Hunger and Homelessness Awareness Week

Being aware of the problem is half the battle

The week of Nov. 13–21 is Hunger and Homelessness Awareness Week. Annually, across the country, people come together to draw attention to the problems of hunger and houselessness, utilizing a series of educational, service, fundraising and advocacy events. 


At Portland State, the Student Community Engagement Center was one of the groups that took part in observing the Awareness Week. Throughout the week, the Center provided a variety of events to educate not only the students at PSU but the community at large as well—ranging from a virtual, guided tour on the basic-need resources offered at PSU to service projects like grocery shopping for homebound seniors.


One virtual event discussed PSU’s newest housing resource, The Landing. The partnership between the university and the First United Methodist Church had been in the works since 2020, and later opened to house PSU students.


According to the Department of Housing and Urban Development’s 2020 Annual Homeless Assessment Report to Congress, Oregon had the fifth highest percentage of houselessness in the United States, with a rate of 34.7 unhoused individuals per 10,000 people and an estimated 14,655 unhoused people in Oregon—in addition, of these individuals, more than half are not using a shelter. 


In Oregon Community Foundation’s 2019 Ending Homelessness in Oregon report, Oregon had a disproportionately large population of unhoused individuals, when compared to other states. “While Oregon’s population represents 1.3% of the total U.S. population, Oregon’s homeless population represents 2.6% of the total U.S. homeless population,” the report stated.


However, there are actions students at PSU and individuals in the community can take. One commonly-taken action is to donate to different drives, such as the Student Community Engagement Center’s Warm Clothing & Supplies Drive for the Good Neighbor Project. The Center stated that it is specifically looking for warm hats, socks, gloves, packages of wet wipes and healthy, non-perishable snacks. Donations will be accepted in the Smith Memorial Student Union, room M103, through Thanksgiving week. More information about the drive and other ways to help can be found on the Student Community Engagement Center’s webpage.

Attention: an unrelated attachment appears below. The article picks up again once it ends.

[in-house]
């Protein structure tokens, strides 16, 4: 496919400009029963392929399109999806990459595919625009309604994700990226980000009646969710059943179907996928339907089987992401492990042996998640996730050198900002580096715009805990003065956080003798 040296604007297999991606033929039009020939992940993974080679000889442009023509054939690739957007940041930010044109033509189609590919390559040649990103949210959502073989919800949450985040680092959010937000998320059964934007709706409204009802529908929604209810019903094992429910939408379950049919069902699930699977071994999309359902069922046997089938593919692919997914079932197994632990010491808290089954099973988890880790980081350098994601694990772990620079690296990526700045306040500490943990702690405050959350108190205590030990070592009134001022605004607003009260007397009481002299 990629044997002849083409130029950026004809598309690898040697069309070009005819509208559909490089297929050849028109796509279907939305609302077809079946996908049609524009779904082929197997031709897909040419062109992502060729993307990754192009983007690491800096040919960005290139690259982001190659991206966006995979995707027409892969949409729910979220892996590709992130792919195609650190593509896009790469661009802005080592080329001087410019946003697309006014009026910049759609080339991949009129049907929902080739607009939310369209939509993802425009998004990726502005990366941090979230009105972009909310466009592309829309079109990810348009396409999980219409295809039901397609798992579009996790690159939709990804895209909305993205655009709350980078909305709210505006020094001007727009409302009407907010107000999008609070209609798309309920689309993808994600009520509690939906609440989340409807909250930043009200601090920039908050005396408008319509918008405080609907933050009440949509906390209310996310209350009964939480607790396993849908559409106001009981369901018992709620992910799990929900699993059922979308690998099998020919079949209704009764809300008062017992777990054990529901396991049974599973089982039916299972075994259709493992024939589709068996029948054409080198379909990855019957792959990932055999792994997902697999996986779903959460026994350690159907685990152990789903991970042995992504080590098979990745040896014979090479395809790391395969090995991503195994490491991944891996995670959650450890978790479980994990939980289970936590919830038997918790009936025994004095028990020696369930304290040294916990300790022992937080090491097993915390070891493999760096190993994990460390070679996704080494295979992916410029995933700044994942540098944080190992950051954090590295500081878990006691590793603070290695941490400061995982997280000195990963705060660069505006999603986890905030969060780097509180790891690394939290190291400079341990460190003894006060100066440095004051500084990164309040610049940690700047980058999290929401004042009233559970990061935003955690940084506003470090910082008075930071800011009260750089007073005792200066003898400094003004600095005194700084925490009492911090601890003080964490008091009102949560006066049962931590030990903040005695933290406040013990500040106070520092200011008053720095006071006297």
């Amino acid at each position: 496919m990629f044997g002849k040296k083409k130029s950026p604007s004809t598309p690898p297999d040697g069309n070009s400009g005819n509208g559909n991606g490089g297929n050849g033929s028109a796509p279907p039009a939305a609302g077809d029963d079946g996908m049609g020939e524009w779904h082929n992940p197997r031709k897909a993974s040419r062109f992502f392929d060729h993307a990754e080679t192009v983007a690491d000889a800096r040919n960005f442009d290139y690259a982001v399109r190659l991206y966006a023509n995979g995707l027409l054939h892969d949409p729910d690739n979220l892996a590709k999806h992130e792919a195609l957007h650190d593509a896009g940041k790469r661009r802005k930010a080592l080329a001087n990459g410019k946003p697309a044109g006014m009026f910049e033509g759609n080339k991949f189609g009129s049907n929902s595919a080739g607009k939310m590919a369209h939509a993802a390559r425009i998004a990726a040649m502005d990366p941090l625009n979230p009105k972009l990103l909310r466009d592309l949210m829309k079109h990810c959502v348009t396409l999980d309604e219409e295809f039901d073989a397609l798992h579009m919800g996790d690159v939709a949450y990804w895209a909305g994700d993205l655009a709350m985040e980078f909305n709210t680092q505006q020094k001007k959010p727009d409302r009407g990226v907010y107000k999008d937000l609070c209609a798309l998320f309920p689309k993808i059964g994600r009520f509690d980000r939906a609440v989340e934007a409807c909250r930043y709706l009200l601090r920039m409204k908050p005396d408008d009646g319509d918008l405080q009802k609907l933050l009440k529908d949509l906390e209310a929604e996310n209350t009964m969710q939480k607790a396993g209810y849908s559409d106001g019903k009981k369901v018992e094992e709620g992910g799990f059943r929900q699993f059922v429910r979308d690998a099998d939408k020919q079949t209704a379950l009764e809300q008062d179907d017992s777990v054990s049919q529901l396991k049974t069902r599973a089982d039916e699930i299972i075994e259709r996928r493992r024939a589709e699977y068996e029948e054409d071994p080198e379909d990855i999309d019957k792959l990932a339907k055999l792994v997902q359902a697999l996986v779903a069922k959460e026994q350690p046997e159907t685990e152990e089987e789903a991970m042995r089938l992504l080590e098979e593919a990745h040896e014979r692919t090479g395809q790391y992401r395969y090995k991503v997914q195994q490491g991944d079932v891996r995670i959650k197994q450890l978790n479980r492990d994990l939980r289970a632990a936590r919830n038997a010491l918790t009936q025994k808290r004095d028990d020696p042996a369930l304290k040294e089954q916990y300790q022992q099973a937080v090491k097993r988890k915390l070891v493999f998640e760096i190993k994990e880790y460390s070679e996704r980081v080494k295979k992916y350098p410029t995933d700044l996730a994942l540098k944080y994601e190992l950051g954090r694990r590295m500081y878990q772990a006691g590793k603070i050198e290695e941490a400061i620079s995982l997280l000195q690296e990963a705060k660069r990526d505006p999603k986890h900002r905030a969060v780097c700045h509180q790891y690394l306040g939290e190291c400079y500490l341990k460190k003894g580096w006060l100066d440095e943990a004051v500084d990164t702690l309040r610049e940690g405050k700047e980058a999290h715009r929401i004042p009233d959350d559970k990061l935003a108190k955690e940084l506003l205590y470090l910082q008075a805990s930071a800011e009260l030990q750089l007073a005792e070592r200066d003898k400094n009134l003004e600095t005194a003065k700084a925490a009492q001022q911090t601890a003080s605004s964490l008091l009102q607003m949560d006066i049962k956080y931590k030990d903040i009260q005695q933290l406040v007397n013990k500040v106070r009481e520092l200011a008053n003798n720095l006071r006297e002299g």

In addition to the donation drive at PSU, there are more that can be found throughout the city. A compiled list of locations and what they are looking for can be found at the city of Portland’s official website.


When donating food, donors should keep in mind that some people might not have access to certain kitchen items. For example, many individuals donate Kraft Mac & Cheese, but individuals who receive this item from a food bank might not be able to use it due to the lack of milk and butter. Similarly, boxed milk is shelf stable and can be used with donated cereal. Can openers are also items to donate, if not contributing cans with pop tops. Additionally, some items like dishwashing soap and feminine hygiene products are in high demand. 


Most donations occur in the winter due to the holidays, however, donations are still requested year-round. For students facing food insecurity, there are campus resources. At PSU, the Free Food Market is held at the South Park Blocks every second Monday, and the Food Pantry is open in room 47A in the basement of the Smith Memorial Student Union by appointment.


Portland State’s Homelessness Research & Action Collaborative continues to research and advocate for houseless students on campus and in the community and has more information on their website.